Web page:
• We use a range of valuation techniques, both on an absolute basis and relative to a bespoke global peer group of comparable companies. 
  • We also use an historical perspective to assess the range of valuations over a longer time period 


Top-down Theme Selection 

We live in a rapidly and profoundly changing world. Successful thematic investing is about understanding these changes and investing in those parts of the market that benefit from them, while avoiding those that suffer. We have identified four ‘mega-trends’ that are exerting a powerful influence over the development of the global economy. The four trends we have selected are not intended to be comprehensive, but focus above all on the key social and environmental challenges that are playing an increasingly central role in shaping the global economy. The trends we have identified are:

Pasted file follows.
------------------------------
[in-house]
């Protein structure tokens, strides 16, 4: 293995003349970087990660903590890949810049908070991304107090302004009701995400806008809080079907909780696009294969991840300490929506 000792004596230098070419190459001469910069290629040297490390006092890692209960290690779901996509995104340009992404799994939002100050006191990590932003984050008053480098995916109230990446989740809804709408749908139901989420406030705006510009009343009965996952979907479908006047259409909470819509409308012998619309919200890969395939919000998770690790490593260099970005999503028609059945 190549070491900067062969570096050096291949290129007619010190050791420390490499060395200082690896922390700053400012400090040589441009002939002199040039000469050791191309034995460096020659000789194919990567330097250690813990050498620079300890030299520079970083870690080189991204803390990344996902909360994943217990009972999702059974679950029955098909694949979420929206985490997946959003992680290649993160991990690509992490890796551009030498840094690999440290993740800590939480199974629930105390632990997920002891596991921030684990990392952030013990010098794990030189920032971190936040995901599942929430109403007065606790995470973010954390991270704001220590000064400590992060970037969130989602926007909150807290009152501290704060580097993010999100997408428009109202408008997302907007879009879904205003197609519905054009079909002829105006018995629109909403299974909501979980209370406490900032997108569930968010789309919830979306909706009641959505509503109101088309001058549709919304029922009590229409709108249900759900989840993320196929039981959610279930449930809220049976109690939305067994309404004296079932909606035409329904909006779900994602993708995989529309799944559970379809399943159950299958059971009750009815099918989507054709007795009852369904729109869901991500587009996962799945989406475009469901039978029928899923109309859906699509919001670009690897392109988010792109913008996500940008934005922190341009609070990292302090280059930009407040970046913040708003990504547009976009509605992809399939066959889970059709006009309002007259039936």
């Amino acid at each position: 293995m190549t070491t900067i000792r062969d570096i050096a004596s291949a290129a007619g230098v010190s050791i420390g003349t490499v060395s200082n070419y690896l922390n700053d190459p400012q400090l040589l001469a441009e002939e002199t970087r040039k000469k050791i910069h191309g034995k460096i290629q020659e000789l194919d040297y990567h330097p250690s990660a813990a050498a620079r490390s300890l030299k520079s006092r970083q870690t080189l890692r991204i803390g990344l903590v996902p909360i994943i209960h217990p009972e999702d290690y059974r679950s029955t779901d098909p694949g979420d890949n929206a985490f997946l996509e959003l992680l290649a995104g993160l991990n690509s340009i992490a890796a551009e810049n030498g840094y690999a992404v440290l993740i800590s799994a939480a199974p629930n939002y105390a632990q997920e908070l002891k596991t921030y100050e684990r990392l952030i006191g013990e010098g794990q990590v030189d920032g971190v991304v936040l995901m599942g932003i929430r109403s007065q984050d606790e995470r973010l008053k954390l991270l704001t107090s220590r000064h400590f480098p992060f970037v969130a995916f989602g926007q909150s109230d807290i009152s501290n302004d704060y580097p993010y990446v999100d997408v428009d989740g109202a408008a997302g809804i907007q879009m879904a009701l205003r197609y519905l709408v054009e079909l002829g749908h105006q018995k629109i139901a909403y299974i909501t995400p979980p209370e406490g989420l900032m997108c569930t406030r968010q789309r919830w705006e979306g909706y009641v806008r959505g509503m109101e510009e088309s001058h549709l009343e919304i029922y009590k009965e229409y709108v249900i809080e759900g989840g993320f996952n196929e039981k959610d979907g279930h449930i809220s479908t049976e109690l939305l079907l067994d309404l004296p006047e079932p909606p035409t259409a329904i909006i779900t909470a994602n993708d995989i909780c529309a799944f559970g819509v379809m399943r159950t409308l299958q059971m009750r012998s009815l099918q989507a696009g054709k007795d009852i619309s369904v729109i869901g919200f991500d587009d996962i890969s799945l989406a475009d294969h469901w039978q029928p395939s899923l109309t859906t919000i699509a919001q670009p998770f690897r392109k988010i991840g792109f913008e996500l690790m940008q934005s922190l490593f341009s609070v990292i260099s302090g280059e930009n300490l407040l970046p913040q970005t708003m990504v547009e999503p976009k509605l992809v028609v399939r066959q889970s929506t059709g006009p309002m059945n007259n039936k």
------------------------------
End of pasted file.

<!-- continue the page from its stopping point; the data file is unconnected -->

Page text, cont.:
1. Resource scarcity 
2. Ageing population 
3. Rising population/rising living standards 
4. Globalisation

It is our conviction that these trends will persist for decades and are creating real market opportunities for companies providing solutions to mitigate or ease the challenges that these forces create.

We have selected nine investment themes which we use to focus our attention on companies that provide solutions to the challenges posed by the mega-trends and therefore have the potential to significantly grow their earnings. They include four social and five environmental themes:

Negative Ethical Screens